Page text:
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MEW-CHILD: Ch.4: Degrees of Separation

by NonAnalogue

NonAnalogue Mel drops in on the mysterious group Genesis. What's their goal? Why do they care so much about the Mew-child?
If Mel had been asked a few weeks prior what words came to mind when she thought about weird people in off-white robes, “surprisingly ripped” would not have been at the top of the list – as it was, it only barely crept in at number 93 on the list, right above “open-minded” and right below “fantastic cooking skills”. Nevertheless, two of the bigger people surrounding her had grabbed her, each taking one arm, and, with no apparent effort, had carried her up to sit on the table that the leader had been marching across only a few moments earlier. They loosened their grip and Mel yanked her arms back, shooting pointed glares at the two of them, plus anyone else within range.

As if to add insult to injury, a third person, much smaller, picked Repeat up and lobbed him at Mel, where he landed on her lap with a squelch. She put a finger to her lips as she sensed a smart remark welling up from inside him.

The woman in the purple coat parted the crowd with a wave of her hand and marched to Mel, planting herself squarely in front of her. “How unexpected. It is a pleasure to meet you. My name is Degree Absolute. I would say ‘welcome’, but I normally reserve that for people who don’t fall in through the ceiling,” she said, looking Mel up and down with the slightest hint of a smile.

“Not like I meant to,” Mel spat. “Not my fault you decided to set up shop in a place that was half-destroyed.”

“So much the better. Surprise visits are often the most fruitful. Now, as far as you are concerned, my would-be spy, I expect the reason for your visit isn’t that you support our cause, hm?”

Mel narrowed her eyes and pushed her glasses further up her nose, endeavoring to make the motion look as disrespectful as possible. “Aside from what I already heard, I don’t even know what your cause is. All I got is that you’re some kind of weird group that’s got it in for the Mew-child.”

“Tsk tsk. How minimizing. There is so much more to Genesis. If you would?” Degree asked, holding out one hand, gesturing at one of the dozens of interchangeable people surrounding them.

“Yes, ma’am!” came a single voice from the crowd. Mel couldn’t immediately see who it was. “We are a religious order, ma’am. One that venerates the holy Mew, ma’am. The progenitor of all that is living, all that has lived, and all that will live, ma’am!”

“Then…” Mel stopped, squinted, and tried to rearrange the words in her head. No matter how she ordered it, what she’d heard didn’t make sense. “Then why, for the love of— why are you trying to kill Mew’s kid?!”

Degree gestured with her other hand this time, picking someone else out from a different part of the crowd. This time, the voice wove up and down throughout their words, underscoring the person’s advanced age. “Yes, ma’am! The so-called Mew-child is not holy. There is no divinity in its blood, ma’am. Any spawn of a perfect being will be imperfect, and so the Mew-child should be destroyed, so it does not wallow in its deficiencies any more than it needs to.”

“You see?” Degree said. “It is an act of mercy.”

“But—but—” Mel sputtered. “That doesn’t make any sense! Didn’t you say that Mew is the ‘progenitor of all that is living’ or whatever? Doesn’t that mean that everyone’s imperfect? Shouldn’t everyone be destroyed, then?”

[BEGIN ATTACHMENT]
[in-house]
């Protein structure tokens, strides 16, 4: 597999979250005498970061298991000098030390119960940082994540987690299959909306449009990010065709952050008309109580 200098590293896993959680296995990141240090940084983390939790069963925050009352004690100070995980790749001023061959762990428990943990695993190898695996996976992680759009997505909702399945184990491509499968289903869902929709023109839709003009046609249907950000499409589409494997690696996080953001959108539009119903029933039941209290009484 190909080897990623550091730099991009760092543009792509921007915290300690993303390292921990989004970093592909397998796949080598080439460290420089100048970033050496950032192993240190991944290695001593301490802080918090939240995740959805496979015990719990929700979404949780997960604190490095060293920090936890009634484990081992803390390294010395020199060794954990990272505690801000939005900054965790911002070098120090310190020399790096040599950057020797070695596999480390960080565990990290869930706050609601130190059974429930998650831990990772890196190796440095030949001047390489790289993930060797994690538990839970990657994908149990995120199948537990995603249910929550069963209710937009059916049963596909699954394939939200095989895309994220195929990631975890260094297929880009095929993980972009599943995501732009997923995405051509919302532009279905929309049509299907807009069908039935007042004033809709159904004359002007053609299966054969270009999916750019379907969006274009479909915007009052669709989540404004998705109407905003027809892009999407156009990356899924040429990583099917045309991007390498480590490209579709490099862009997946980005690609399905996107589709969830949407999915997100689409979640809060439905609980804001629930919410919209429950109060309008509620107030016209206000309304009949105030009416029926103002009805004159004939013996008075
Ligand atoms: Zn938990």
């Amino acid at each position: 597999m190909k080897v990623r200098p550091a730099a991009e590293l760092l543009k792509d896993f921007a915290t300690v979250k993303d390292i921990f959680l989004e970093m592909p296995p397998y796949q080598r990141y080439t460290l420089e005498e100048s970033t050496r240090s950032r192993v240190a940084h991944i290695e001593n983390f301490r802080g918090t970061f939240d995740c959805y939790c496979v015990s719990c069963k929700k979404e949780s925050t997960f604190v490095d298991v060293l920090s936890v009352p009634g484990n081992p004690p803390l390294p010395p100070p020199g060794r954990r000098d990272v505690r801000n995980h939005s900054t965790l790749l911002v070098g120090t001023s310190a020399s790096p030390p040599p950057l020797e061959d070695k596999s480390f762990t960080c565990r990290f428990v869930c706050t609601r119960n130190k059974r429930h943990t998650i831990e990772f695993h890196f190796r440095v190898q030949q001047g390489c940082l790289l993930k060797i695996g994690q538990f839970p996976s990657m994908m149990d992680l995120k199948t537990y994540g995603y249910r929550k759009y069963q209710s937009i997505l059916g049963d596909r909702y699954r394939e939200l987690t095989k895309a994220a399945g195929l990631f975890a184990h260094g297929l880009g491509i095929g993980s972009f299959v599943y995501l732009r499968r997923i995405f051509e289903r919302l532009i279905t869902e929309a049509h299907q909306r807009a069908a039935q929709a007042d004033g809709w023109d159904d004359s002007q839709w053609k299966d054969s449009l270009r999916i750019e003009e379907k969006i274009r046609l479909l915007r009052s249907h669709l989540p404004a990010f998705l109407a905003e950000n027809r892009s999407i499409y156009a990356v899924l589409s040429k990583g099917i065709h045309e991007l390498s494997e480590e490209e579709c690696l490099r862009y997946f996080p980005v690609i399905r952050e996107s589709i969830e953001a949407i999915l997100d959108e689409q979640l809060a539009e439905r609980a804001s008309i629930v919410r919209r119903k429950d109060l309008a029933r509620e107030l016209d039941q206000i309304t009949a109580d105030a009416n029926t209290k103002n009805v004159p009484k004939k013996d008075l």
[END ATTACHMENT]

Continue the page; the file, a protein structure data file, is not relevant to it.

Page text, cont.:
As one, the crowd shook their heads, apparently well-practiced in countering that particular argument. “This one goes to anyone who wants to answer,” Degree said.

Hands from all over the crowd flew into the air.

“Hm, let’s see… Galia, you can field this one.”

“Yes, ma’am!” came yet another voice, this one definitely much younger than the rest – a child. Mel shivered. “All of the rest of us – humans, Pokemon, everyone – we are imperfect, yes. But we are made to be imperfect. It is part of who we are. The Mew-child is a legend. It should be perfect. And yet it is not. This contradiction is intrinsic to its very being. It cannot escape it. And so, it should be put out of its misery.”

Icicle chills ran down Mel’s back. She could feel the exact same emotions from every person in the room: an empty sort of elation, plus the unshakeable confidence she recognized off of people who could never be convinced away from their path. Wait, she thought. There’s one that’s different. It wasn’t Degree Absolute, who had all of the same feelings as everyone else, only amped up by a factor of ten. There was someone else.

Mel scanned the crowd. Then she saw her. A familiar face.

A familiar face that she’d last seen keeping her from sleeping at the hospital.

A familiar face that winked at her and mouthed the word ‘now’.

“Well, learning about your terrifying sect has been fun,” Mel said, wearing a manic smile. She clapped her hands together and jumped to her feet. “But I think it’s right about time for me to hit the road, soRepeatdoyourthingandfast!” She tossed Repeat into the air and started running. Repeat focused his gaze on the biggest guy in the room and began shifting; before he hit the ground, he wore the guise of a man who, not to put too fine a point on it, could have cracked walnuts in between his abs. His strides were longer than Mel’s and he easily overtook her, plowing through the crowd, throwing people to the ground left and right, and, most importantly, clearing a path. The door leading out was closed, but Repeat didn’t even bother to slow down; he simply lowered his head and rushed the door with his shoulder, blowing it wide open.

“Good job, Repeat,” Mel said in between breaths as they booked it away from the warehouse. She knew that if she looked backwards, she’d see a crowd of people that was altogether too large on her tail, and she suspected that even making it into town wouldn’t slow them down. They’re probably all marching in time, too, because they’re creepy like that. “Saved our hides back there,” Mel continued out loud. “You can change back now if you want.”